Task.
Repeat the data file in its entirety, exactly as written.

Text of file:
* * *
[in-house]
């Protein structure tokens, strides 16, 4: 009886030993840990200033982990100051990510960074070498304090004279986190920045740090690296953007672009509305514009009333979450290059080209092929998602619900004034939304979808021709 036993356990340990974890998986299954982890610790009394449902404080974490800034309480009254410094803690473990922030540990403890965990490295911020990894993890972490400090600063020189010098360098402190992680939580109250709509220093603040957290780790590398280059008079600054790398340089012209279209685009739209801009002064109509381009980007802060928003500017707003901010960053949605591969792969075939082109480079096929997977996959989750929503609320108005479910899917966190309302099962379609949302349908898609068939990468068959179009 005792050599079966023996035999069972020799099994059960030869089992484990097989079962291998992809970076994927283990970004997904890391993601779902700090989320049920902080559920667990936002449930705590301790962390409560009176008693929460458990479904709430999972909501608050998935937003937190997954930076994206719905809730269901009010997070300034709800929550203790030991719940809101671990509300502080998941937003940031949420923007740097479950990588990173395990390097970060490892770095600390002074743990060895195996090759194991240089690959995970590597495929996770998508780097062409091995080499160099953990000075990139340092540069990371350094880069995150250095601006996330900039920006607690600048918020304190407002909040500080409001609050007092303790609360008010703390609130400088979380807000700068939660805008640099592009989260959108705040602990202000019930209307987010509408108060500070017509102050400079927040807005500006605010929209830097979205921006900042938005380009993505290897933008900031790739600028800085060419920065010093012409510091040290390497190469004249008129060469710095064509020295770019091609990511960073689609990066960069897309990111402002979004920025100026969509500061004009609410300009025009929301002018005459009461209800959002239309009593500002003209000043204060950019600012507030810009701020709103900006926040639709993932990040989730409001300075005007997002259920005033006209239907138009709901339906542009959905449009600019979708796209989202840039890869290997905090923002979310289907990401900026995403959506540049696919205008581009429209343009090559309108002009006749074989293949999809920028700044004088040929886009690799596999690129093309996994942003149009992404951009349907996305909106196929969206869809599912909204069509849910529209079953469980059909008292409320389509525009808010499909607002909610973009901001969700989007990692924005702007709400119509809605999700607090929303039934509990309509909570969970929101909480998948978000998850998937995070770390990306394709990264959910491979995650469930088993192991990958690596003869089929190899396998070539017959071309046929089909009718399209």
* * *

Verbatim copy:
[in-house]
């Protein structure tokens, strides 16, 4: 009886030993840990200033982990100051990510960074070498304090004279986190920045740090690296953007672009509305514009009333979450290059080209092929998602619900004034939304979808021709 036993356990340990974890998986299954982890610790009394449902404080974490800034309480009254410094803690473990922030540990403890965990490295911020990894993890972490400090600063020189010098360098402190992680939580109250709509220093603040957290780790590398280059008079600054790398340089012209279209685009739209801009002064109509381009980007802060928003500017707003901010960053949605591969792969075939082109480079096929997977996959989750929503609320108005479910899917966190309302099962379609949302349908898609068939990468068959179009 005792050599079966023996035999069972020799099994059960030869089992484990097989079962291998992809970076994927283990970004997904890391993601779902700090989320049920902080559920667990936002449930705590301790962390409560009176008693929460458990479904709430999972909501608050998935937003937190997954930076994206719905809730269901009010997070300034709800929550203790030991719940809101671990509300502080998941937003940031949420923007740097479950990588990173395990390097970060490892770095600390002074743990060895195996090759194991240089690959995970590597495929996770998508780097062409091995080499160099953990000075990139340092540069990371350094880069995150250095601006996330900039920006607690600048918020304190407002909040500080409001609050007092303790609360008010703390609130400088979380807000700068939660805008640099592009989260959108705040602990202000019930209307987010509408108060500070017509102050400079927040807005500006605010929209830097979205921006900042938005380009993505290897933008900031790739600028800085060419920065010093012409510091040290390497190469004249008129060469710095064509020295770019091609990511960073689609990066960069897309990111402002979004920025100026969509500061004009609410300009025009929301002018005459009461209800959002239309009593500002003209000043204060950019600012507030810009701020709103900006926040639709993932990040989730409001300075005007997002259920005033006209239907138009709901339906542009959905449009600019979708796209989202840039890869290997905090923002979310289907990401900026995403959506540049696919205008581009429209343009090559309108002009006749074989293949999809920028700044004088040929886009690799596999690129093309996994942003149009992404951009349907996305909106196929969206869809599912909204069509849910529209079953469980059909008292409320389509525009808010499909607002909610973009901001969700989007990692924005702007709400119509809605999700607090929303039934509990309509909570969970929101909480998948978000998850998937995070770390990306394709990264959910491979995650469930088993192991990958690596003869089929190899396998070539017959071309046929089909009718399209």